ophers to host women’s hockey championship

Monica Wright

Long ago, Minnesota was declared the hockey capital of the United States. And though the home of American hockey is no longer Minnesota’s Iron Range, the Twin Cities will host another hockey milestone this spring.
Coming on the heels of the Gopher women’s 2000 American Women’s Collegiate Hockey Alliance championship last March, Minnesota will host the inaugural NCAA Women’s Collegiate Ice Hockey Championship.
The tournament will be played at Mariucci Arena. Two semi-final games will be played on Thursday, March 23, with the puck dropping for the NCAA championship on March 25.
“We are excited to be in the position of hosting the first NCAA tournament,” women’s athletics director Chris Voelz said. “I have a lot of confidence the nation will see a wonderful inaugural championship.”
In the past, the women’s college hockey season has ended with the AWCHA National Championship, a four-team tournament Minnesota has attended every season during the programs three-year existence.
The 2000-2001 season marks the first year women’s hockey will feature an NCAA-sponsored tournament. Sixty-one colleges currently compete in three divisions of women’s college hockey.
In the same vein as the AWCHA Championship, the top-ranked teams from the east and west will receive automatic berths while the remaining two teams will be at-large selections.
Though the Gophers are the defending national champions, they do not get an automatic tournament berth.
Despite winning the AWCHA tournament last year with a formidable record, coach Laura Halldorson feels the team’s success was not the sole reason for their selection as hosts.
“I’m sure it played a role, but so did Minnesota’s commitment to women’s hockey and its tradition of hosting championships,” Halldorson said.
Citing the upcoming Women’s Amateur National Championship and the Women’s World Championship, both to be held in Minneapolis, Halldorson added, “Minneapolis is the place to be for women’s hockey. We’re proud of our success but we recognize those who came before us.”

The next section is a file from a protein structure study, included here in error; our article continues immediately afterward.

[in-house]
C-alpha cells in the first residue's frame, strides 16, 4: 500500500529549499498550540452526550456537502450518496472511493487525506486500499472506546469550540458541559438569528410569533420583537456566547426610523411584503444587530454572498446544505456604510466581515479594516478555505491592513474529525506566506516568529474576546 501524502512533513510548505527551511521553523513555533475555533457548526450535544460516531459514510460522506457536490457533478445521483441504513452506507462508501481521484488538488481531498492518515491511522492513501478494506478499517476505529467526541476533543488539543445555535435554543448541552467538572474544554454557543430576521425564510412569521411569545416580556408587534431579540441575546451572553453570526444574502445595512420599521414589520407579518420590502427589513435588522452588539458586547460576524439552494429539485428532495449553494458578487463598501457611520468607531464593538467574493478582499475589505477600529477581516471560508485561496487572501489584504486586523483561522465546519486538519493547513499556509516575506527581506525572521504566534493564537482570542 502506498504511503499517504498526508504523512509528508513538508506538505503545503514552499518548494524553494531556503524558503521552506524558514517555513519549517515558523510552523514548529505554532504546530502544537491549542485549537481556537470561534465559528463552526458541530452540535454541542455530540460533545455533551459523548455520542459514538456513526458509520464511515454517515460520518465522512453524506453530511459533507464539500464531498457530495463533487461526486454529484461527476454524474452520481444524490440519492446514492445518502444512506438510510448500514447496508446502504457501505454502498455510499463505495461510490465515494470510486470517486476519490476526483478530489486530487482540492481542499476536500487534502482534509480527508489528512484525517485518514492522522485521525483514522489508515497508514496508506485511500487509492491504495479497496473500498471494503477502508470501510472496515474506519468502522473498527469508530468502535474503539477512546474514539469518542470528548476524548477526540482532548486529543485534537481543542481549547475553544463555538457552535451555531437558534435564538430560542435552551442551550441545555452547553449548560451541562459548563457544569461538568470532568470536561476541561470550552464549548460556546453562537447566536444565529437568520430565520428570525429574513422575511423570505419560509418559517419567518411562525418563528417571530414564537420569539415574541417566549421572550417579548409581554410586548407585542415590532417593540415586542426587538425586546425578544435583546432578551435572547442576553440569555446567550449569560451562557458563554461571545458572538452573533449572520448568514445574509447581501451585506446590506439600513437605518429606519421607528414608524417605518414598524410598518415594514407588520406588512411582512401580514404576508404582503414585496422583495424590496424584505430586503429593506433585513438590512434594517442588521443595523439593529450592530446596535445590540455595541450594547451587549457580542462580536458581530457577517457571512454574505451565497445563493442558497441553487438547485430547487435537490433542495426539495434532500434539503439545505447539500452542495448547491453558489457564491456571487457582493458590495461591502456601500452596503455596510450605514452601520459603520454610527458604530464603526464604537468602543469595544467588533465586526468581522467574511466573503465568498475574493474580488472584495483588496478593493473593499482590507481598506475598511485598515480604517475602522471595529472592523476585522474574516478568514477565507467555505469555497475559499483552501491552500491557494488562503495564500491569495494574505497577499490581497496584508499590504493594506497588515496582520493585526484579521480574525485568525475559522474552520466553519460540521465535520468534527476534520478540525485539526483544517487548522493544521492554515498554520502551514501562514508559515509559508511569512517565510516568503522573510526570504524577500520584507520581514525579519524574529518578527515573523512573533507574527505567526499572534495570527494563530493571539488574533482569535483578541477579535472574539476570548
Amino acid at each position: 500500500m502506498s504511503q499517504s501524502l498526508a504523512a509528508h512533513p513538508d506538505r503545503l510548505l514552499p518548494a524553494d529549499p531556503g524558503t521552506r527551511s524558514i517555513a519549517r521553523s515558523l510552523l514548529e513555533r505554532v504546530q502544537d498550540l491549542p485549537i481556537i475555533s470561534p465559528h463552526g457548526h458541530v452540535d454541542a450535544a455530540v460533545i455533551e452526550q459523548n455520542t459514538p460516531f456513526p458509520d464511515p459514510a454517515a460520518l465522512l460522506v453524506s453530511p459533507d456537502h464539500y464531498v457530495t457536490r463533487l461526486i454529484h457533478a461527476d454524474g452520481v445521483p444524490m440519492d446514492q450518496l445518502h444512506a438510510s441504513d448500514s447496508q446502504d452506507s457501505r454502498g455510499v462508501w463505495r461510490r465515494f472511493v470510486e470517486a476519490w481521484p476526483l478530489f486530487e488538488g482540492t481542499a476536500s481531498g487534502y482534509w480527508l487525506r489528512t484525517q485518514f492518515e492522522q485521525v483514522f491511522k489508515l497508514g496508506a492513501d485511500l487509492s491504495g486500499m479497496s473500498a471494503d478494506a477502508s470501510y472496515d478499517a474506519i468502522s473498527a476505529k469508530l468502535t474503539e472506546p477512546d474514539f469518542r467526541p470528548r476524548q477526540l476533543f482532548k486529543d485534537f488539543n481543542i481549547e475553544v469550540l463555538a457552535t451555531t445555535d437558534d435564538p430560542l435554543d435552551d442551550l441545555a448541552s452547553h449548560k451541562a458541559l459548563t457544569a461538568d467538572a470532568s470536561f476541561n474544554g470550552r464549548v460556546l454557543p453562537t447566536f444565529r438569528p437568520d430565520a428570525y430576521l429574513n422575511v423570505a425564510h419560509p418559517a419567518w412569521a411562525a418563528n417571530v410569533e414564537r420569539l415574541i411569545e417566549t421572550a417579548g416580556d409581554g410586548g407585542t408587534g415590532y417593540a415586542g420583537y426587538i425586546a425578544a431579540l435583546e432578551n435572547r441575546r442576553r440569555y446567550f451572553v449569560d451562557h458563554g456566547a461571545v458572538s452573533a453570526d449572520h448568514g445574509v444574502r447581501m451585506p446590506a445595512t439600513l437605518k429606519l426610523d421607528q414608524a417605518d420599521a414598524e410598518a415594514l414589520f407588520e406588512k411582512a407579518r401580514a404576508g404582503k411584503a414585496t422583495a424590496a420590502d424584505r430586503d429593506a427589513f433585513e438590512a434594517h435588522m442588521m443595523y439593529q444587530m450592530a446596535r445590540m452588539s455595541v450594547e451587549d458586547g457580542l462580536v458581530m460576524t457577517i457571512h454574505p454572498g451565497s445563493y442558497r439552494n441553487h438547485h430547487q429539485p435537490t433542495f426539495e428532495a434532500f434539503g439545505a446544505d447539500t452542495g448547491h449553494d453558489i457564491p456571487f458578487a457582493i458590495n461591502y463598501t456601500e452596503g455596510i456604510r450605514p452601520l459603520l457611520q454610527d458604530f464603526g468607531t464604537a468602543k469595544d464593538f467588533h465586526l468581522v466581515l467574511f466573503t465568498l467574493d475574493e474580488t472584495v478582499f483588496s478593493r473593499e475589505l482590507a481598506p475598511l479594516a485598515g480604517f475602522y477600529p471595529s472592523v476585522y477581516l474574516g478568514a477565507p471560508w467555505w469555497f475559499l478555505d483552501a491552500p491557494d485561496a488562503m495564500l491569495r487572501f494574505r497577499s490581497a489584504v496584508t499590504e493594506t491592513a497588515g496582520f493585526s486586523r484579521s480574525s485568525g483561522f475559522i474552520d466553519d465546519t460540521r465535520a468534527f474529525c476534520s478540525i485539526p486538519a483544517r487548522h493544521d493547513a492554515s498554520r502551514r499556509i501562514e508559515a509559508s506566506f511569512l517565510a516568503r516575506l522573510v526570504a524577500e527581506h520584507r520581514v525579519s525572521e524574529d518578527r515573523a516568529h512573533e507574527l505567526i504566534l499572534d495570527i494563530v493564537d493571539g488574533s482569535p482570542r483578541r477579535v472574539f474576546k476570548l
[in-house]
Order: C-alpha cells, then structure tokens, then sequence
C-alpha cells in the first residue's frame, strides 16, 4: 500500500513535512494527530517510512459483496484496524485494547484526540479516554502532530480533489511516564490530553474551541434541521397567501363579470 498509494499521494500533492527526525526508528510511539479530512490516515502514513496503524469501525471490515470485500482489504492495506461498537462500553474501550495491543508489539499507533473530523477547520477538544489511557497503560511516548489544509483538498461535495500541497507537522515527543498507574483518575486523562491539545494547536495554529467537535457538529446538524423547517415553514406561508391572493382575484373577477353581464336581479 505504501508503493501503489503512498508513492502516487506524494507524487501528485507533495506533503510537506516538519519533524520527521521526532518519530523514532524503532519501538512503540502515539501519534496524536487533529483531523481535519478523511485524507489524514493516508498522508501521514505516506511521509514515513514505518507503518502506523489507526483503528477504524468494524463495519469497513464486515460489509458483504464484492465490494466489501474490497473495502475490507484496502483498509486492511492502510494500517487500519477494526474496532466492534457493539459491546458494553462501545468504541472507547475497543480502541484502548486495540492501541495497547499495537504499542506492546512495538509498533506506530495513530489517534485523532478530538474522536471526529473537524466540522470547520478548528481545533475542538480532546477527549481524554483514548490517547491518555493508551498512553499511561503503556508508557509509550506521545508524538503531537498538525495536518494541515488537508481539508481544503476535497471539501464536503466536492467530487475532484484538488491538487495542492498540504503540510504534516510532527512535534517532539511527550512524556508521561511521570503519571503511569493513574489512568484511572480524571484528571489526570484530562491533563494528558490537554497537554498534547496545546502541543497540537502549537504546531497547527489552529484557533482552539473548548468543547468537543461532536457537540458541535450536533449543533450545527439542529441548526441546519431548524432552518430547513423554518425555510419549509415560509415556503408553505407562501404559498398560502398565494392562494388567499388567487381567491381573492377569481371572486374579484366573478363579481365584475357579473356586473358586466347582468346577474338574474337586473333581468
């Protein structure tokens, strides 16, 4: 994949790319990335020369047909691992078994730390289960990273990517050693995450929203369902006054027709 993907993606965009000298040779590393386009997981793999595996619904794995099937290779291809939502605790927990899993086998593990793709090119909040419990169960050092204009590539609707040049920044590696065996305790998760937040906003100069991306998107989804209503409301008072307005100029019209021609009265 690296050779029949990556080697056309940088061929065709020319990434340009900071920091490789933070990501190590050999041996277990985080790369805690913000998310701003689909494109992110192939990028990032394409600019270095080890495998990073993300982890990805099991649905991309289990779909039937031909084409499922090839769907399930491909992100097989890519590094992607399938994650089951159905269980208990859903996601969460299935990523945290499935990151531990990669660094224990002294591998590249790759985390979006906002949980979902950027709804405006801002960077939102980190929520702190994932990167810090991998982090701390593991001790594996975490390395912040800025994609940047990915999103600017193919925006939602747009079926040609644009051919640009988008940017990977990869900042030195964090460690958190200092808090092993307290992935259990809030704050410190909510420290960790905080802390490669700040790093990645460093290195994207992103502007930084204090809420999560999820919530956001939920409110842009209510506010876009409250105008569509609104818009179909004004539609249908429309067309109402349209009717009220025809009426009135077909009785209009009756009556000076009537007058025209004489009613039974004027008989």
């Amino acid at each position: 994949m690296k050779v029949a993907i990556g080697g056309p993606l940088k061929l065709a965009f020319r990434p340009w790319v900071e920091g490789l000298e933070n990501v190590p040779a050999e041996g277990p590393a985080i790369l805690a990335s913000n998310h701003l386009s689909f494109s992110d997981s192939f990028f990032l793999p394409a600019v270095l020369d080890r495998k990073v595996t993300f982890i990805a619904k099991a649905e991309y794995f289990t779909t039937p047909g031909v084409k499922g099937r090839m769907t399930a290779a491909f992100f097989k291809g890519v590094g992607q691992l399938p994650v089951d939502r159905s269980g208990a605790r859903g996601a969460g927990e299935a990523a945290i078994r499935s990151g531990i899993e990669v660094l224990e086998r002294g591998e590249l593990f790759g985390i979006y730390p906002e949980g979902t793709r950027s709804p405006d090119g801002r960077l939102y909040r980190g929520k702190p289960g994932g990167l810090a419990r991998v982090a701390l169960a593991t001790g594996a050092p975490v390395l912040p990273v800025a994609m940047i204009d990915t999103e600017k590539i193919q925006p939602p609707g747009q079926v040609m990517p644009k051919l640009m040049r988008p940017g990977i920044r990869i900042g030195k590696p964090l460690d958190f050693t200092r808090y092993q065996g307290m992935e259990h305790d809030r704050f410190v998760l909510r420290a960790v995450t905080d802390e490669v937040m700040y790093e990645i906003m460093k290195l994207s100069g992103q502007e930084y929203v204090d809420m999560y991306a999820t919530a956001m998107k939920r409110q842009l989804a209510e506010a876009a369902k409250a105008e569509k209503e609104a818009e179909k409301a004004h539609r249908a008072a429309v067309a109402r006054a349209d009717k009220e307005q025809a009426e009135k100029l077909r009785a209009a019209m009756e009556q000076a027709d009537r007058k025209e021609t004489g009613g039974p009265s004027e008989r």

Tournament preparations have already begun with prices for both games set at $40 for adults and $36 for students and seniors. Voelz said women’s athletics hopes to sell 6,000 tickets for both games and is planning a television broadcast of the games.
Ticket sales will begin with a pre-holiday sale in December and go on sale to the general public in January.
The women’s team has lead the nation in attendance for the past three years and also holds the record for single game attendance at 6,854.
Should the tournament follow the path of the six other NCAA championship hosted by Minnesota women’s athletics, the Gophers should expect record-setting crowds.
“6,000 tickets is aggressive but we’ve seen that many already,” Voelz said. “The die-hard fans will come regardless, but we hope to draw the curious and interested to check out women’s hockey.
“And if we do it well, we’ll get the chance to do it again.”
A sell-out crowd would mean attendance six times Minnesota’s average.
But team captain Kris Scholz said the team is excited about the possibility of competing on home ice in front of a home crowd.
Adding to the excitement is a chance for this year’s senior class, the first to play women’s hockey for Minnesota, to mark the end of their careers with a national championship repeat on their own ice.
“Imagine being seniors, playing your last game for the national championship in front of 6,000 fans,” Scholz said. “I remember playing the home tournament my sophomore year and it was the most amazing intensity, I had chills during warm-ups.”

Monica Wright welcomes comments at [email protected]